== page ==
Right to Acquire
Can I buy my home using Right to Acquire?
You might be able to buy your home if you:
• are a secure or assured tenant and have been a public sector tenant for at least three years.
And you live in either:
• a property that was transferred to Cross Keys Homes from Peterborough City Council
• a property that was built or acquired by Cross Keys Homes with public funds
• a qualifying property registered with the Homes and Communities Agency as a Registered Social Landlord
You might be classed as a public sector tenant if you've lived in a home provided by a local authority, the armed forces, fire service or police authority.
You won't be eligible if:
• the courts have issued a possession order for you to leave your home
• you are undergoing bankruptcy proceedings
• you live in housing specially provided for older people and, in certain cases, disabled people.
The amount of discount currently available is £9,000. If you sell the property within five years of buying it, you'll have to pay back the discount we gave you. You'll also have to pay back a percentage of the resale value of the property less the value of any qualifying improvements.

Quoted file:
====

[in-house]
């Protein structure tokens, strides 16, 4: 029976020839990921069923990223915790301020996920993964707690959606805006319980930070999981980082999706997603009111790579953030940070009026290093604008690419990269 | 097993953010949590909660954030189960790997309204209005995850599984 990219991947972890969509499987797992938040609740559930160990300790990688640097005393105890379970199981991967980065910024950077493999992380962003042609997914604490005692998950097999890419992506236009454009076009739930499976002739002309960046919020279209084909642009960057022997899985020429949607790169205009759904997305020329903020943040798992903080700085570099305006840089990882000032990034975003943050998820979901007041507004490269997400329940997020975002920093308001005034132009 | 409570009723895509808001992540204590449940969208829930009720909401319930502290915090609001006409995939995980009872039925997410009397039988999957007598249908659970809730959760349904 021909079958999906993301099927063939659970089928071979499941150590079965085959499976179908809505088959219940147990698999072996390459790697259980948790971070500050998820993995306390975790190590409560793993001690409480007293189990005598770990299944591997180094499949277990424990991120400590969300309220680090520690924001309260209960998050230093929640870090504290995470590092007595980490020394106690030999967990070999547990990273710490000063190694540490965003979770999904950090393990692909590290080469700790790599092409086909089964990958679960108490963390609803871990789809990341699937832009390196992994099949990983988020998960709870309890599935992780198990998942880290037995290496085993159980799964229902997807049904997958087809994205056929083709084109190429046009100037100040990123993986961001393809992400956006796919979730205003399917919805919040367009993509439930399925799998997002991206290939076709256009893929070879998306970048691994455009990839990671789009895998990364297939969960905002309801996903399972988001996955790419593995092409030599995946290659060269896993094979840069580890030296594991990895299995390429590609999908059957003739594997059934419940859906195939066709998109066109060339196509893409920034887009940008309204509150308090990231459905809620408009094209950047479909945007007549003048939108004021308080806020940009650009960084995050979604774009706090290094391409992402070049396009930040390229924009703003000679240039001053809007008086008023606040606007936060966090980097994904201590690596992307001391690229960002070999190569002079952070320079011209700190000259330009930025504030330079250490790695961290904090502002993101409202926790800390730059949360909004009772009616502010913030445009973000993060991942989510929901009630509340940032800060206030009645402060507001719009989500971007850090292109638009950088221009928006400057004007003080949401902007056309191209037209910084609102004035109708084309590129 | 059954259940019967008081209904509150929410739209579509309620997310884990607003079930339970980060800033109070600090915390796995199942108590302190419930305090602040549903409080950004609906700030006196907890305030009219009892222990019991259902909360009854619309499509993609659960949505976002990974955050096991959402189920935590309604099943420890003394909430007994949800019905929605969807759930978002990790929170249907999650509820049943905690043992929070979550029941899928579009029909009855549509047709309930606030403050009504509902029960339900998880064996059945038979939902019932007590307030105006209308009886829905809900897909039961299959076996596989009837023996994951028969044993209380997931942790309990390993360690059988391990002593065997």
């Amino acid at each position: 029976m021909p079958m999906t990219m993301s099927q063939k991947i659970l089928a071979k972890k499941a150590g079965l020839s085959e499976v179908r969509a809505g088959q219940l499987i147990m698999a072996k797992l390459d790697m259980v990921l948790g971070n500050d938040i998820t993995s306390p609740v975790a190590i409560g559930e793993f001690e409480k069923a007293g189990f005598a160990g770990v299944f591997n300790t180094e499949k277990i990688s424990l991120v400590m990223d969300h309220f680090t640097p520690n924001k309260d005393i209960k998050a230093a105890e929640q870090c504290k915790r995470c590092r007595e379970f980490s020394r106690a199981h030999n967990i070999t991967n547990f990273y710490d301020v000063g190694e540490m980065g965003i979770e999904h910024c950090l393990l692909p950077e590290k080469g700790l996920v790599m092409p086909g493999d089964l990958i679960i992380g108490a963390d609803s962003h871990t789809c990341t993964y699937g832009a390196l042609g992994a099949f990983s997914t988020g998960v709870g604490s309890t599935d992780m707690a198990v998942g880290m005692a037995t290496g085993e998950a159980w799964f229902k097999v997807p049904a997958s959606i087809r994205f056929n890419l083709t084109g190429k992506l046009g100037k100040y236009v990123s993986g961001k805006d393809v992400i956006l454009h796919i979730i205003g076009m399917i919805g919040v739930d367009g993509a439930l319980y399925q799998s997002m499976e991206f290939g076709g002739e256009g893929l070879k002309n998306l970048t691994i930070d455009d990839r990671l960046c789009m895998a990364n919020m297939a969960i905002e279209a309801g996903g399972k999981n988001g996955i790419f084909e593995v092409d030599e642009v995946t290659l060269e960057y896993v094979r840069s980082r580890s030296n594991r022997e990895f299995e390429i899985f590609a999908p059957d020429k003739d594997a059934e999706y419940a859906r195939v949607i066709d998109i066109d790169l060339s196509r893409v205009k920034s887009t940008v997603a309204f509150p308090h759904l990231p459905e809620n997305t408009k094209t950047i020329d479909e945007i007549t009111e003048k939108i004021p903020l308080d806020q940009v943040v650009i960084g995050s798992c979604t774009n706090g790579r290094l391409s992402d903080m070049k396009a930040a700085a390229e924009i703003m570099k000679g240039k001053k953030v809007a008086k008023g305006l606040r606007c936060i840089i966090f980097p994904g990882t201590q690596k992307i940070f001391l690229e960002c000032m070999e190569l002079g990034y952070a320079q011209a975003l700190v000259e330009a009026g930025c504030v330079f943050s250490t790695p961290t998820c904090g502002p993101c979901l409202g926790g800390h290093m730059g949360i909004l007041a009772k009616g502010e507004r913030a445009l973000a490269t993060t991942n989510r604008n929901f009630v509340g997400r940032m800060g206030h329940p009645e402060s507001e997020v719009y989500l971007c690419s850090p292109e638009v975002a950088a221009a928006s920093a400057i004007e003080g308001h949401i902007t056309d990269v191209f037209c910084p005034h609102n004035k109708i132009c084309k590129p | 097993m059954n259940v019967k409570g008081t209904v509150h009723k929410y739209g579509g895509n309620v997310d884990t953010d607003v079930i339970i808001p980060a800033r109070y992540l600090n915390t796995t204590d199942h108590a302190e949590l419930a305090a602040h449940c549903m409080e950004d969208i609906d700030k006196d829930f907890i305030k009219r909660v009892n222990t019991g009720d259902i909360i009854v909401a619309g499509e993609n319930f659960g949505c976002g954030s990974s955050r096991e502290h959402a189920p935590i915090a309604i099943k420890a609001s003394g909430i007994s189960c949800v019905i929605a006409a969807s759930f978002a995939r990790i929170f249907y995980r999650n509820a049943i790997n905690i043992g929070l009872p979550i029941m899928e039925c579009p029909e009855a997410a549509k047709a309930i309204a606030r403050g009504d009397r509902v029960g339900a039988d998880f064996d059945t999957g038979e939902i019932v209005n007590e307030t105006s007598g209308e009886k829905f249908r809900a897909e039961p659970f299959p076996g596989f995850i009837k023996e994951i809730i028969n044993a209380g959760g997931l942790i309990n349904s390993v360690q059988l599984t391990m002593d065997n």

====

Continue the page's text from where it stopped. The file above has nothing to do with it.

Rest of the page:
The cost of buying your home
Use these lists to decide whether you can afford to buy your home. It might be one of the biggest decisions you’ll ever make.
One off costs you may have to pay
• Mortgage valuation fee
• Survey fee
• Legal fees
• Land registry fee
• Stamp duty
Annual costs you might have to pay
• Mortgage repayments
• Mortgage payment protection
• Council tax
• Water charges
• Building and contents insurance
• Life assurance
• External repairs
• Service charges (if applicable)
Remember: your home is at risk if you don’t keep up your mortgage repayments.
Buying a flat or maisonette
If you buy a flat or maisonette you’ll become a leaseholder. The block will still be owned by us and you’ll be granted a lease, usually for 125 years. As a leaseholder you’ll have to pay a ground rent of £10 per year and an annual service charge to cover the upkeep of the building and any communal areas as well as building insurance and management costs. This could add up to a few hundred pounds a year – more if the block needs major repairs or maintenance.
As a leaseholder, you can sell your property at any time during the lifetime of the lease. The person who buys it takes over the remainder of the lease and becomes responsible for the ground rent and service charge.
Download the guide to buying your council flat.